A fossilized lemur-like creature, nicknamed "Ida," was broadly heralded in 2009 as one of man’s earliest ancestors. At the time, and despite the hype, various paleontologists expressed doubts regarding the placement of this fossil in man’s evolutionary tree.
Now, after a careful look at the evidence, more researchers are refuting Ida’s "missing link" status. These more measured analyses, however, are not being promoted with as much enthusiasm as the unsubstantiated initial claims that Ida was "our connection with the rest of all the mammals."1
A recent article in the Austin American-Statesman highlighted research by University of Texas anthropologist Chris Kirk and his colleagues, who recently published a critique of Ida in the Journal of Human Evolution. Kirk told the Statesman, "It’s a spectacular fossil, but it really doesn’t have any relevance for human evolution."2
The study’s authors refuted specific claims made by paleontologist Jens Franzen and others in a 2009 PLoS Biology paper, which named Ida Darwinius masillae in honor of British naturalist Charles Darwin’s 200th birthday.3
The relevance of Ida to human ancestry depended on her being a haplorhine, a "dry-nosed" group of primates thought to include monkeys, apes, tarsiers, and humans. Kirk and his colleagues revisited Ida’s tooth, skull, jaw, and other body features, and concluded that she was a strepsirrhine, a "wet-nosed" group that includes lemurs and aye-ayes, and that she was thus irrelevant to human evolution. (Some primates do not clearly fit either classification.)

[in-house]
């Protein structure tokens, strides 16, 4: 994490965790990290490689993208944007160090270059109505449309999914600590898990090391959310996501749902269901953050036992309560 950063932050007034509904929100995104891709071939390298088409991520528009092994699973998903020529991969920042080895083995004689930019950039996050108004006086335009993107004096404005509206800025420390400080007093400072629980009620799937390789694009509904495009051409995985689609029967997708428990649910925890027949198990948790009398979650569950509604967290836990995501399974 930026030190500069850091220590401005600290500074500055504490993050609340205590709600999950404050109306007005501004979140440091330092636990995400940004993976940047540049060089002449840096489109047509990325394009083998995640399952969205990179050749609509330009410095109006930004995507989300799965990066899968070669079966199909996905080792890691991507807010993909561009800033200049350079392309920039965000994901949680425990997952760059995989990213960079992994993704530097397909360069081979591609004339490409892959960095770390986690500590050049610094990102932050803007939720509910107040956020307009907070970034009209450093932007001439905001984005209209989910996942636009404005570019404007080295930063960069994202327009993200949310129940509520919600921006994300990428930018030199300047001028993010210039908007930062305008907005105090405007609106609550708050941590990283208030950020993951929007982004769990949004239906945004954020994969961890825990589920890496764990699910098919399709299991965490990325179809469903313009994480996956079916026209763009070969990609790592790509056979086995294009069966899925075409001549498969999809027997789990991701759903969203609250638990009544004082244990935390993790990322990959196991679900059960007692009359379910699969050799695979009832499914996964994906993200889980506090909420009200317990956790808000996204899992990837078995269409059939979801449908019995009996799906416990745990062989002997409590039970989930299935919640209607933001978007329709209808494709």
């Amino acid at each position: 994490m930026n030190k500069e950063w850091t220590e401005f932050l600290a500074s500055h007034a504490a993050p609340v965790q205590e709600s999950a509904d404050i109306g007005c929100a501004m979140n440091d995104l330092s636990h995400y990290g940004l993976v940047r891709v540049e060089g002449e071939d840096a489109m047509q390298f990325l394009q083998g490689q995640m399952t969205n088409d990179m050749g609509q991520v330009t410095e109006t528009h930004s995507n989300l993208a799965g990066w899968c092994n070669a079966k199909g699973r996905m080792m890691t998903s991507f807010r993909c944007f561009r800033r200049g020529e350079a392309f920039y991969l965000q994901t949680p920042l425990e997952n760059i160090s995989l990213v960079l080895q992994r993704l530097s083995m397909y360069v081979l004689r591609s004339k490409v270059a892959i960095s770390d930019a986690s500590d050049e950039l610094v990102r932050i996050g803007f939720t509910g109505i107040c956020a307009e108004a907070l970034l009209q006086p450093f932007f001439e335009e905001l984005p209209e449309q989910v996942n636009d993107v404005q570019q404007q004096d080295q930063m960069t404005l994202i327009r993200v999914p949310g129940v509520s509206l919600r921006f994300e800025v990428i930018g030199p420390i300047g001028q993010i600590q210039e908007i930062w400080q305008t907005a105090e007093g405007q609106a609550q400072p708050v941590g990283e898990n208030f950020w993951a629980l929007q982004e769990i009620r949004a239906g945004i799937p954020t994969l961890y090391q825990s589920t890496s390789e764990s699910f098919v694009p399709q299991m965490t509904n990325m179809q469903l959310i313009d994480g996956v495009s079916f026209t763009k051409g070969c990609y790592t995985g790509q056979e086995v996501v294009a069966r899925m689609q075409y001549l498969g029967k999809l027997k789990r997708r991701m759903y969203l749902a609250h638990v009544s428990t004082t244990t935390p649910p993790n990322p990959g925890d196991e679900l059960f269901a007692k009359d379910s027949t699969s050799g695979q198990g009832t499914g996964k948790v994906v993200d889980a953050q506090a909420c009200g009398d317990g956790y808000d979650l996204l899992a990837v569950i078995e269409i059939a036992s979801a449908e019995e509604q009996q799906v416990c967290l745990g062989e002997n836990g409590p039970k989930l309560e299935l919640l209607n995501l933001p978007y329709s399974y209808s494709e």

Evolutionists had initially argued that if Ida was one of the earliest haplorhines to have evolved, then she might have been an ancestor to later haplorhines, which they believe eventually became humans. But these later researchers wrote in the Journal of Human Evolution, "Our review of the available evidence leads us to conclude that Darwinius is not a haplorhine and certainly not an anthropoid [man-like creature]."4
The American-Statesman reported that Franzen and his colleagues plan to publish a rebuttal of Kirk’s dissent. Like so many other evolution-inspired research questions, the issue of whether or not Ida belongs in man’s evolutionary past may remain wrapped in confusion and never be resolved by researchers who refuse to interpret the data using anything other than an evolutionary paradigm.
Ida’s prominence may someday diminish, but that will most likely happen only after another fossil is erroneously presented as the latest, greatest "missing link."5
- A quotation from British naturalist Sir David Attenborough, contained in Attenborough on Ida: this little creature is going to show our connection with all other mammals. The Guardian. Posted on guardian.co.uk May 19, 2009, accessed May 20, 2009.
- Castillo, J. UT researcher among those challenging ’missing link.’ Austin American-Statesman. Posted on statesman.com March 4, 2010, accessed March 9, 2010.
- Franzen, J. L. et al. 2009. Complete Primate Skeleton from the Middle Eocene of Messel in Germany: Morphology and Paleobiology. PLoS One. 4 (5): e5723.
- Williams, B. A. et al. Darwinius masillae is a strepsirrhineâ€•a reply to Franzen et al. (2009). Journal of Human Evolution. Published online before print February 26, 2010.
- For a brief list of prior debunked "missing links" in man’s supposed evolutionary past, see Batten, D. 2010. Human evolution: oh so clear? Creation. 32 (2): 46-47.
Image credit: PLoS
* Mr. Thomas is Science Writer at the Institute for Creation Research.
Article posted on March 19, 2010.